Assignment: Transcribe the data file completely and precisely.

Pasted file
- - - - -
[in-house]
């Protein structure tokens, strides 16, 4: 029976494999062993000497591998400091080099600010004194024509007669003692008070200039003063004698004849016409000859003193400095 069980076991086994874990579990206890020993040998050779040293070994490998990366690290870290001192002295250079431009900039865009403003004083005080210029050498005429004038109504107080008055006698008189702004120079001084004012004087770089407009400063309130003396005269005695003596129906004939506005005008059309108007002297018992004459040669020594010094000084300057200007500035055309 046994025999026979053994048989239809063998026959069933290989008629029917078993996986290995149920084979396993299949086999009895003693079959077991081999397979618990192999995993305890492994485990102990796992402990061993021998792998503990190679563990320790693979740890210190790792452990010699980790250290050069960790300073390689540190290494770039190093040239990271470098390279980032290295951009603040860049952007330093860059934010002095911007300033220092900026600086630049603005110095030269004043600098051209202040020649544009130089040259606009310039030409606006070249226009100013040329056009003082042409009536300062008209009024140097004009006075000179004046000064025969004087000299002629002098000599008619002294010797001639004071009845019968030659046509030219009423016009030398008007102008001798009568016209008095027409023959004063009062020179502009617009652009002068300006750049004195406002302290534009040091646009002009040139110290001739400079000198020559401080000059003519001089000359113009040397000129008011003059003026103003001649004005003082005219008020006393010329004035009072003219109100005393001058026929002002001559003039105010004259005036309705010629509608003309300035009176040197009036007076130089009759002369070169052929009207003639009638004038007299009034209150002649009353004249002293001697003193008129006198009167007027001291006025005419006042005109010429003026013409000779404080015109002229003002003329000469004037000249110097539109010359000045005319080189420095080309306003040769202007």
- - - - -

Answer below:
[in-house]
């Protein structure tokens, strides 16, 4: 029976494999062993000497591998400091080099600010004194024509007669003692008070200039003063004698004849016409000859003193400095 069980076991086994874990579990206890020993040998050779040293070994490998990366690290870290001192002295250079431009900039865009403003004083005080210029050498005429004038109504107080008055006698008189702004120079001084004012004087770089407009400063309130003396005269005695003596129906004939506005005008059309108007002297018992004459040669020594010094000084300057200007500035055309 046994025999026979053994048989239809063998026959069933290989008629029917078993996986290995149920084979396993299949086999009895003693079959077991081999397979618990192999995993305890492994485990102990796992402990061993021998792998503990190679563990320790693979740890210190790792452990010699980790250290050069960790300073390689540190290494770039190093040239990271470098390279980032290295951009603040860049952007330093860059934010002095911007300033220092900026600086630049603005110095030269004043600098051209202040020649544009130089040259606009310039030409606006070249226009100013040329056009003082042409009536300062008209009024140097004009006075000179004046000064025969004087000299002629002098000599008619002294010797001639004071009845019968030659046509030219009423016009030398008007102008001798009568016209008095027409023959004063009062020179502009617009652009002068300006750049004195406002302290534009040091646009002009040139110290001739400079000198020559401080000059003519001089000359113009040397000129008011003059003026103003001649004005003082005219008020006393010329004035009072003219109100005393001058026929002002001559003039105010004259005036309705010629509608003309300035009176040197009036007076130089009759002369070169052929009207003639009638004038007299009034209150002649009353004249002293001697003193008129006198009167007027001291006025005419006042005109010429003026013409000779404080015109002229003002003329000469004037000249110097539109010359000045005319080189420095080309306003040769202007």